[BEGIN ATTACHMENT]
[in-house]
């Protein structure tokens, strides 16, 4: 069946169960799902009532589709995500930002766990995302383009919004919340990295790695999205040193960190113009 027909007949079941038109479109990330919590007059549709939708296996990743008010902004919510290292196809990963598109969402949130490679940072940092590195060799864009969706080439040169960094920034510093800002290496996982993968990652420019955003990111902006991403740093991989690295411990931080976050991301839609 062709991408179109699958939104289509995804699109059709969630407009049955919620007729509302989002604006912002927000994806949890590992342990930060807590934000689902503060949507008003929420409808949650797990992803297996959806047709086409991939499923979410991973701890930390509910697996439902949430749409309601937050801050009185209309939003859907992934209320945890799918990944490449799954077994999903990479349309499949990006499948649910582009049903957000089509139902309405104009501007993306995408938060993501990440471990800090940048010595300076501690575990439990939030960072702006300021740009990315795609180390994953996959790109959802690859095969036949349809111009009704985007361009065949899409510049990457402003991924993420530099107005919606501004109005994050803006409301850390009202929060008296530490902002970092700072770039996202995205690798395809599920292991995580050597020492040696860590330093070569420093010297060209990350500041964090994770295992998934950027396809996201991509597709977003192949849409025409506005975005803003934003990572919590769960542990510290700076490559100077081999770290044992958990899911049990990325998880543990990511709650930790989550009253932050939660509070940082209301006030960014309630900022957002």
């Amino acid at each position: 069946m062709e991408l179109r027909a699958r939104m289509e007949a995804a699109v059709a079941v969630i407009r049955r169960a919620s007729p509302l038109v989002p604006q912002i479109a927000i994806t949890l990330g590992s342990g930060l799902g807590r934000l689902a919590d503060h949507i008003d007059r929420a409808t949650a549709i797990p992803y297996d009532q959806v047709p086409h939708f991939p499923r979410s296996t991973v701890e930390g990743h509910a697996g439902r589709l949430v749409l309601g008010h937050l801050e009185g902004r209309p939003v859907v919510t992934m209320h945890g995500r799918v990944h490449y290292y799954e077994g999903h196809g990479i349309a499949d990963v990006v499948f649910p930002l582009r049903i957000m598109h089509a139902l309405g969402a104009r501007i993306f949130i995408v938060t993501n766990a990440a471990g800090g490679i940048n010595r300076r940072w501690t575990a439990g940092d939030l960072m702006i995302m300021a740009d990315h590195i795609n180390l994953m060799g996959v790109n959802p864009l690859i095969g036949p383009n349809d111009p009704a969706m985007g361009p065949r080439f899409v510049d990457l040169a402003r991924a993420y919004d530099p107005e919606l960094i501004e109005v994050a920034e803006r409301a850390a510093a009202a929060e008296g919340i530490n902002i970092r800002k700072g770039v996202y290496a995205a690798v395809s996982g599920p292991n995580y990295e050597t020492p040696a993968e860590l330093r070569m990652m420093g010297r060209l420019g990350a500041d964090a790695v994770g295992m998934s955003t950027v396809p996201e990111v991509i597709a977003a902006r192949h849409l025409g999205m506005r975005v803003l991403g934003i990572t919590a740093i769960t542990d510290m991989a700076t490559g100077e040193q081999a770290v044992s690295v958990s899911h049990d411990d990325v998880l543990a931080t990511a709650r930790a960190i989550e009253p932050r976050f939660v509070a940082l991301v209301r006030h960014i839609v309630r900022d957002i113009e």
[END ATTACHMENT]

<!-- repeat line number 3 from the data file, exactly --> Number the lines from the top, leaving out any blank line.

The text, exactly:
């Amino acid at each position: 069946m062709e991408l179109r027909a699958r939104m289509e007949a995804a699109v059709a079941v969630i407009r049955r169960a919620s007729p509302l038109v989002p604006q912002i479109a927000i994806t949890l990330g590992s342990g930060l799902g807590r934000l689902a919590d503060h949507i008003d007059r929420a409808t949650a549709i797990p992803y297996d009532q959806v047709p086409h939708f991939p499923r979410s296996t991973v701890e930390g990743h509910a697996g439902r589709l949430v749409l309601g008010h937050l801050e009185g902004r209309p939003v859907v919510t992934m209320h945890g995500r799918v990944h490449y290292y799954e077994g999903h196809g990479i349309a499949d990963v990006v499948f649910p930002l582009r049903i957000m598109h089509a139902l309405g969402a104009r501007i993306f949130i995408v938060t993501n766990a990440a471990g800090g490679i940048n010595r300076r940072w501690t575990a439990g940092d939030l960072m702006i995302m300021a740009d990315h590195i795609n180390l994953m060799g996959v790109n959802p864009l690859i095969g036949p383009n349809d111009p009704a969706m985007g361009p065949r080439f899409v510049d990457l040169a402003r991924a993420y919004d530099p107005e919606l960094i501004e109005v994050a920034e803006r409301a850390a510093a009202a929060e008296g919340i530490n902002i970092r800002k700072g770039v996202y290496a995205a690798v395809s996982g599920p292991n995580y990295e050597t020492p040696a993968e860590l330093r070569m990652m420093g010297r060209l420019g990350a500041d964090a790695v994770g295992m998934s955003t950027v396809p996201e990111v991509i597709a977003a902006r192949h849409l025409g999205m506005r975005v803003l991403g934003i990572t919590a740093i769960t542990d510290m991989a700076t490559g100077e040193q081999a770290v044992s690295v958990s899911h049990d411990d990325v998880l543990a931080t990511a709650r930790a960190i989550e009253p932050r976050f939660v509070a940082l991301v209301r006030h960014i839609v309630r900022d957002i113009e």